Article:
Electronic Institutions
In OpenDialog conversational applications are modelled as electronic institutions (EIs).
An EI is "an organisational structure for coordinating the activities of multiple interacting agents".
It mimics the concept of a conventional institution, as a space for coordinating the activities of individuals and transposes and evolves those concepts to fit the needs of a digital setting.
The abstraction of an EI, and the semantics it offers, provides the conceptual framework for capturing the activities of interacting agents in a conversational setting and describe them in a consistent and coherent way.
Almost anything we do in day to day life is a type of social institution. The way we behave in a restaurant (walk in, get seated, orders taken, etc), the way we behave in a shop, the way we behave at the office and so on. All these institutions define some norms and regulations about how everyone within an institution is supposed to behave so that the purpose the istitution was designed or has evolved for is achieved. For example, if you walk in a restaurant and start throwing things around or swearing at other guests you will be asked to leave. It is not acceptable behaviour. If you walk into a restaurant and ask for something of the menu before you were seated at a table you might be asked to wait to be seated, that is the norm of how the
In OpenDialog every participant, from bots to human users, is modelled as an agent participating in an EI. We use the same concepts and abstractions for both throughout giving us a coherent model of the system through a common set of concepts.
Before we go on to the specifics of EIs and how we use them, there are four core characteristics that are worth highlighting as they underpin the overall design and approach of EIs.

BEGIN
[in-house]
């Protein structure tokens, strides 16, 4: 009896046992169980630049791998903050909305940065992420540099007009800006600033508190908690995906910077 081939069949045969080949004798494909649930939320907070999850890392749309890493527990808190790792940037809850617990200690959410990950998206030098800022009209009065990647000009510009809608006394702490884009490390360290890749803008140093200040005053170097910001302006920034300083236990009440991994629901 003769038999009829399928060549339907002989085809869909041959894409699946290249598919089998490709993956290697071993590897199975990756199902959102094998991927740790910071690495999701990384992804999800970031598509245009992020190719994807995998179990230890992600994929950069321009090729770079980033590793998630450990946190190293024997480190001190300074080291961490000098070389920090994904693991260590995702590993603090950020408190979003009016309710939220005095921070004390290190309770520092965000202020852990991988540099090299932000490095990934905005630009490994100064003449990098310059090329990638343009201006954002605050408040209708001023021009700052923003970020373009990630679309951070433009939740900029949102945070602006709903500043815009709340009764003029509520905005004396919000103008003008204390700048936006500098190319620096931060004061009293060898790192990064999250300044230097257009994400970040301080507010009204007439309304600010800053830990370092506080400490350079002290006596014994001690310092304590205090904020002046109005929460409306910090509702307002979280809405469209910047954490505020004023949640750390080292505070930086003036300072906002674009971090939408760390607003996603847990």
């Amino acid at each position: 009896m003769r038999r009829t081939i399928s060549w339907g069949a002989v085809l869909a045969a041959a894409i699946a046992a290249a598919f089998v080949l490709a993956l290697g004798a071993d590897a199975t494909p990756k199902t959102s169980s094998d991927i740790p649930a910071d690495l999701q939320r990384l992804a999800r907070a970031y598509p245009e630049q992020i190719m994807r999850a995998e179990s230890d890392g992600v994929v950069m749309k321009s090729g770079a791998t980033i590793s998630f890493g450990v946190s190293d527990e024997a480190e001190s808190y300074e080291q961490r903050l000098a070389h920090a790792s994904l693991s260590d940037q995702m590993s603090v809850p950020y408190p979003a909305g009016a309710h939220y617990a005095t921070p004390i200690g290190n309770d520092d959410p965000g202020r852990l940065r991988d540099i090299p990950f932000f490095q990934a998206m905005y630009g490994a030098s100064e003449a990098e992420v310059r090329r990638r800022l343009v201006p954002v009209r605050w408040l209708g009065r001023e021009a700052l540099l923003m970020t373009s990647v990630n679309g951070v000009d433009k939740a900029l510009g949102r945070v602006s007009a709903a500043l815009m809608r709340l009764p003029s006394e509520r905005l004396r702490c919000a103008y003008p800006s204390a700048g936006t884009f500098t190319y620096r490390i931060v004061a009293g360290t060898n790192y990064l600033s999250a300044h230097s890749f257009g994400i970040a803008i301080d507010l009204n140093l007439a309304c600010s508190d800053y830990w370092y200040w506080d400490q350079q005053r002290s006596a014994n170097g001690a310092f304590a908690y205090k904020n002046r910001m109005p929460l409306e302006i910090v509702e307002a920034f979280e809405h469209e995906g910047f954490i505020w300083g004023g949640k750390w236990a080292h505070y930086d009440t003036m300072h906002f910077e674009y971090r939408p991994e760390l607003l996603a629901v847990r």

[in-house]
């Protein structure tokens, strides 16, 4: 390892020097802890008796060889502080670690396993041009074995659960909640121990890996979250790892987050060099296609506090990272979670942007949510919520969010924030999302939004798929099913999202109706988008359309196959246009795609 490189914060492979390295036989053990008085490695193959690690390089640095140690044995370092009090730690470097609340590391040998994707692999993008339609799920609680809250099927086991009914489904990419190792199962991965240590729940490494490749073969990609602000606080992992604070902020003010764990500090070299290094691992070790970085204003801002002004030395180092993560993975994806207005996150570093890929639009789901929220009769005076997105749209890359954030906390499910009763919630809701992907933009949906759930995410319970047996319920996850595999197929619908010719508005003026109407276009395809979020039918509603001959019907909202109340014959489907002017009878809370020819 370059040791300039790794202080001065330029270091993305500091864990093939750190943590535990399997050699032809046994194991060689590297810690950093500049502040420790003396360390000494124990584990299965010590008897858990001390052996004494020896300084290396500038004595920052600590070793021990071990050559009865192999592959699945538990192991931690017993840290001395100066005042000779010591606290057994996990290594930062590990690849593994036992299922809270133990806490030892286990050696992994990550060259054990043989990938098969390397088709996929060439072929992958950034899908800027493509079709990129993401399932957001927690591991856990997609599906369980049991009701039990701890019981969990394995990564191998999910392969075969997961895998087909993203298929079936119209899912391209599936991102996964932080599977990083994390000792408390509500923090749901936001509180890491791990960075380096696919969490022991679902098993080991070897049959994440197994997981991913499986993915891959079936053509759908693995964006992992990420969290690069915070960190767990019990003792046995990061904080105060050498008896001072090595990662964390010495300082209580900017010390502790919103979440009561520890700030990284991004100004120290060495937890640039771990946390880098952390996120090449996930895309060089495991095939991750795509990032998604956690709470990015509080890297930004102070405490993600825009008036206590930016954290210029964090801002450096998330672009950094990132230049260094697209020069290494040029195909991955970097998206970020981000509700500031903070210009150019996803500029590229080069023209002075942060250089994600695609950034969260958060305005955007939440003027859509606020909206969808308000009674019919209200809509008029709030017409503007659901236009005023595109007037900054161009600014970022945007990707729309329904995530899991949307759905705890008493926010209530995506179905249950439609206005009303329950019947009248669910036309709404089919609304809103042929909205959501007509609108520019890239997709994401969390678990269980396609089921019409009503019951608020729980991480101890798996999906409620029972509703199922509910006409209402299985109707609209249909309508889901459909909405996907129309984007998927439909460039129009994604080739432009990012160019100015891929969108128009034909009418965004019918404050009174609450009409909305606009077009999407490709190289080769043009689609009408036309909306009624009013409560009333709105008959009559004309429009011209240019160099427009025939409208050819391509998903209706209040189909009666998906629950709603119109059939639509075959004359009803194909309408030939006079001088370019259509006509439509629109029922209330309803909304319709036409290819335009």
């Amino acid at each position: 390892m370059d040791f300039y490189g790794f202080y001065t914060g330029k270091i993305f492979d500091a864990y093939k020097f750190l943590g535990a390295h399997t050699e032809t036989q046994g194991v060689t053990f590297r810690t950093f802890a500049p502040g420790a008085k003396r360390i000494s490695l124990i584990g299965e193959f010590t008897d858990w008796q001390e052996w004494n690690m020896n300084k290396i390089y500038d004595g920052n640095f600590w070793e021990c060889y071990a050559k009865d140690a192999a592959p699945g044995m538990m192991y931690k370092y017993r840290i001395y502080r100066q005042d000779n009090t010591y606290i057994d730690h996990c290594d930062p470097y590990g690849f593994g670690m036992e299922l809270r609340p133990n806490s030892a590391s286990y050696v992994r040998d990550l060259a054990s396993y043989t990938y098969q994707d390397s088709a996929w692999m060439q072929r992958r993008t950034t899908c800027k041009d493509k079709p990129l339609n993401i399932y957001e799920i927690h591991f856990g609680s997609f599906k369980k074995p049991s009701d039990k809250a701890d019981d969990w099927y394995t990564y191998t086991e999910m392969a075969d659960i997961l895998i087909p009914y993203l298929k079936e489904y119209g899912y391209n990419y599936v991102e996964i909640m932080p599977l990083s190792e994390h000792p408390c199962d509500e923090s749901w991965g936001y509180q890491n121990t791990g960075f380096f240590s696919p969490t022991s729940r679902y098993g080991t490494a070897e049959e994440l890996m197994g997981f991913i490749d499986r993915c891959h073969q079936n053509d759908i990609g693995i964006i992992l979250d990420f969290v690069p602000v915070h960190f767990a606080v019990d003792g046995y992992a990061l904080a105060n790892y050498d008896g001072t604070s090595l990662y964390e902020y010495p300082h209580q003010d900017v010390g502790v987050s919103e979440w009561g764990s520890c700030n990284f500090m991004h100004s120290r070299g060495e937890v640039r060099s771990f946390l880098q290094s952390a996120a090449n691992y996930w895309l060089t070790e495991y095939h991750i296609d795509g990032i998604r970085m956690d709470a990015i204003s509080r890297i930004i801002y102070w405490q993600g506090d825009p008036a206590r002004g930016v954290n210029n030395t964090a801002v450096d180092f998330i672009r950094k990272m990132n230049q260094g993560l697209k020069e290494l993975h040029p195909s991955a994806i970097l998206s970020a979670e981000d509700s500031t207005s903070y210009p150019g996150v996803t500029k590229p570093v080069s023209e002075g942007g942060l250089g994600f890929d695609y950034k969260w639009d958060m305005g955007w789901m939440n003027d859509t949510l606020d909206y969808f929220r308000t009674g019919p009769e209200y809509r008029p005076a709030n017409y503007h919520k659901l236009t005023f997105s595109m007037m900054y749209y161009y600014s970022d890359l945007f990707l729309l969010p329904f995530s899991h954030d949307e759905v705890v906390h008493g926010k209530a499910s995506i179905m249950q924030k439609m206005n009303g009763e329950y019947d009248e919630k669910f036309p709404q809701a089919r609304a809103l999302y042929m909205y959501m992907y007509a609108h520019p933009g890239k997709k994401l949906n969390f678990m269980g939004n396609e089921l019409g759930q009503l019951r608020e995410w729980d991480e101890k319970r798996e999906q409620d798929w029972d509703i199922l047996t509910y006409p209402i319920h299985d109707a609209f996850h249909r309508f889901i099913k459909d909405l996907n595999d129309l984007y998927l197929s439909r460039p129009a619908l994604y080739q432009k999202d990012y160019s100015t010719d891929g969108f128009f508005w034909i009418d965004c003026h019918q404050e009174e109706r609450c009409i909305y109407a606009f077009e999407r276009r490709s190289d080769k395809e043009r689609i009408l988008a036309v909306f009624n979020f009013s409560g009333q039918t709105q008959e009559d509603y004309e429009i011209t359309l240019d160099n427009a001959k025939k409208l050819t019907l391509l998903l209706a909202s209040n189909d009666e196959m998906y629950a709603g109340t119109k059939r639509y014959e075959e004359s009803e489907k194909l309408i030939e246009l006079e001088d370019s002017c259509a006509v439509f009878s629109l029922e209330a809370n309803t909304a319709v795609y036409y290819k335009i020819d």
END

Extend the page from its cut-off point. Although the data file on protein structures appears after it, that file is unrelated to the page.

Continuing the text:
An EI models social activities

The agents in our EI need to cooperate and coordinate to achieve their goals. The bot needs to ask the right questions and the user needs to provide relevant information in order to further the overall goals. In designing the system we need to cater for how to make both the bot (or bots) and the human (or humans) aware of what role they are playing in a given situation and what the expectations are of their role in that situation in order to further the overall goals.

An EI caters for decomposable activities

Activities are decomposable. A larger goal (e.g. order a pizza to be delivered to a specific location) can be decomposed into smaller activities (choose restaurant from which to order, define order, define location, deliver, pay, rate experience, etc). These smaller activities each require an exchange of utterances in different stages with each stage achieving a specific goal. We call the different stages scenes. Scenes can be composed into larger conversations.
Conversations have a specific purpose and a well defined communication protocol. Networks of scenes represent the progress of a conversation through different phases with potentially different constraints and relevant context. As the conversation progress through scenes different activities are also completed, each taking us closer to the final goal.

An EI is an open system

Openess from an EI perspective means that agents can enter or leave the system at any point. The design of conversations and the management of knowledge needs to cater for constant and unpredictable change. Crucially for dialogical systems with humans involved, handling the unexpected gracefully is key.

An EI is a dialogical system

Activities within an EI are achieved through the exchange of utterances and the performance of activities. Activities can change or reveal states of the world the EI is in, either as a direct result of an utterance (e.g. the utterance "cook a pizza" will lead to the activity of cooking a pizza) or because an activity is required to be able to provide a reply to an utterance (e.g. the utterance "are all doors closed?" may lead to the activity of collecting information from all doors about their state).
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